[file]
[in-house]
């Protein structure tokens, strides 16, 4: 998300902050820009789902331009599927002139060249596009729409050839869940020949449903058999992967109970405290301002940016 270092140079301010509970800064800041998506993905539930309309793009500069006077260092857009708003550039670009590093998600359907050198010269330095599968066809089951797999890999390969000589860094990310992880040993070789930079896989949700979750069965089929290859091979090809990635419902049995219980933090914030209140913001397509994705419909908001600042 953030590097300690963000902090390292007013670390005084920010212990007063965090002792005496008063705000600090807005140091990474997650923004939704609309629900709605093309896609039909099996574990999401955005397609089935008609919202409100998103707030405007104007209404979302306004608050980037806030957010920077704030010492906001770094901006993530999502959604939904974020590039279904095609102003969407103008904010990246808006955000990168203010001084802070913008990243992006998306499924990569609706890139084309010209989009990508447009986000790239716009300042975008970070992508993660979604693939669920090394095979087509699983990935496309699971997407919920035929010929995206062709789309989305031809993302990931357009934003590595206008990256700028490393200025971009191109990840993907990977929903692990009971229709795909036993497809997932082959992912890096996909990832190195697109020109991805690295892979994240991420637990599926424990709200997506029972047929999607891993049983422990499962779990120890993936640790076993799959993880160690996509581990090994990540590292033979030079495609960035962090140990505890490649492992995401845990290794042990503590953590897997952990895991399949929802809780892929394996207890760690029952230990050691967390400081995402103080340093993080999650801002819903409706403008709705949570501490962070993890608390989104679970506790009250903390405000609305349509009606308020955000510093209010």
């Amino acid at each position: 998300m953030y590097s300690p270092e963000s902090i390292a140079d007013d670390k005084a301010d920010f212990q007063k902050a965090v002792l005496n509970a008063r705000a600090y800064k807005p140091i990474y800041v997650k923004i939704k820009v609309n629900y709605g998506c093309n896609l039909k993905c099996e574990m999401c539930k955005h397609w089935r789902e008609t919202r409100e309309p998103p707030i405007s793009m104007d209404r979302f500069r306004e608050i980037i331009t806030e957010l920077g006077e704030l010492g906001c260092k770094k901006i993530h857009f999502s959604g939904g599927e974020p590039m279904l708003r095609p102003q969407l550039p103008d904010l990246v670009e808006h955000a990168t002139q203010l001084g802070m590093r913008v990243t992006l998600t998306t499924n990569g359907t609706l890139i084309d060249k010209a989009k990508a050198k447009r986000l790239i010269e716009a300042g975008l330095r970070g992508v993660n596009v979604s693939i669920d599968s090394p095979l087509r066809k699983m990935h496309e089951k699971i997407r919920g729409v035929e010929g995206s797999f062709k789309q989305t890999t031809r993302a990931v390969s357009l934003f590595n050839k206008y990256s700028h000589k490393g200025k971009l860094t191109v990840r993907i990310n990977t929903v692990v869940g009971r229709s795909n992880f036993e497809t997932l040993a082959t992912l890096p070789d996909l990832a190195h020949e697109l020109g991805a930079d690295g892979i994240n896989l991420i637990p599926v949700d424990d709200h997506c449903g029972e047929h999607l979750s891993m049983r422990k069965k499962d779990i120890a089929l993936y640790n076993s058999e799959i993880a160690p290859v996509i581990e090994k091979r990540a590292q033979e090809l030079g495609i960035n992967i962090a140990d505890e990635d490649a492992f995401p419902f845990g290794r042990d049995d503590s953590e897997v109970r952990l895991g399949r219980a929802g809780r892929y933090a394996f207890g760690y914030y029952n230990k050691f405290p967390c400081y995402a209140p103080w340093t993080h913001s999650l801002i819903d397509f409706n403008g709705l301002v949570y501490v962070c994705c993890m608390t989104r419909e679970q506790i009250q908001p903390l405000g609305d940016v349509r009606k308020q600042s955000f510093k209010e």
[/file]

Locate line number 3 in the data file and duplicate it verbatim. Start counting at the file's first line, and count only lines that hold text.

């Amino acid at each position: 998300m953030y590097s300690p270092e963000s902090i390292a140079d007013d670390k005084a301010d920010f212990q007063k902050a965090v002792l005496n509970a008063r705000a600090y800064k807005p140091i990474y800041v997650k923004i939704k820009v609309n629900y709605g998506c093309n896609l039909k993905c099996e574990m999401c539930k955005h397609w089935r789902e008609t919202r409100e309309p998103p707030i405007s793009m104007d209404r979302f500069r306004e608050i980037i331009t806030e957010l920077g006077e704030l010492g906001c260092k770094k901006i993530h857009f999502s959604g939904g599927e974020p590039m279904l708003r095609p102003q969407l550039p103008d904010l990246v670009e808006h955000a990168t002139q203010l001084g802070m590093r913008v990243t992006l998600t998306t499924n990569g359907t609706l890139i084309d060249k010209a989009k990508a050198k447009r986000l790239i010269e716009a300042g975008l330095r970070g992508v993660n596009v979604s693939i669920d599968s090394p095979l087509r066809k699983m990935h496309e089951k699971i997407r919920g729409v035929e010929g995206s797999f062709k789309q989305t890999t031809r993302a990931v390969s357009l934003f590595n050839k206008y990256s700028h000589k490393g200025k971009l860094t191109v990840r993907i990310n990977t929903v692990v869940g009971r229709s795909n992880f036993e497809t997932l040993a082959t992912l890096p070789d996909l990832a190195h020949e697109l020109g991805a930079d690295g892979i994240n896989l991420i637990p599926v949700d424990d709200h997506c449903g029972e047929h999607l979750s891993m049983r422990k069965k499962d779990i120890a089929l993936y640790n076993s058999e799959i993880a160690p290859v996509i581990e090994k091979r990540a590292q033979e090809l030079g495609i960035n992967i962090a140990d505890e990635d490649a492992f995401p419902f845990g290794r042990d049995d503590s953590e897997v109970r952990l895991g399949r219980a929802g809780r892929y933090a394996f207890g760690y914030y029952n230990k050691f405290p967390c400081y995402a209140p103080w340093t993080h913001s999650l801002i819903d397509f409706n403008g709705l301002v949570y501490v962070c994705c993890m608390t989104r419909e679970q506790i009250q908001p903390l405000g609305d940016v349509r009606k308020q600042s955000f510093k209010e």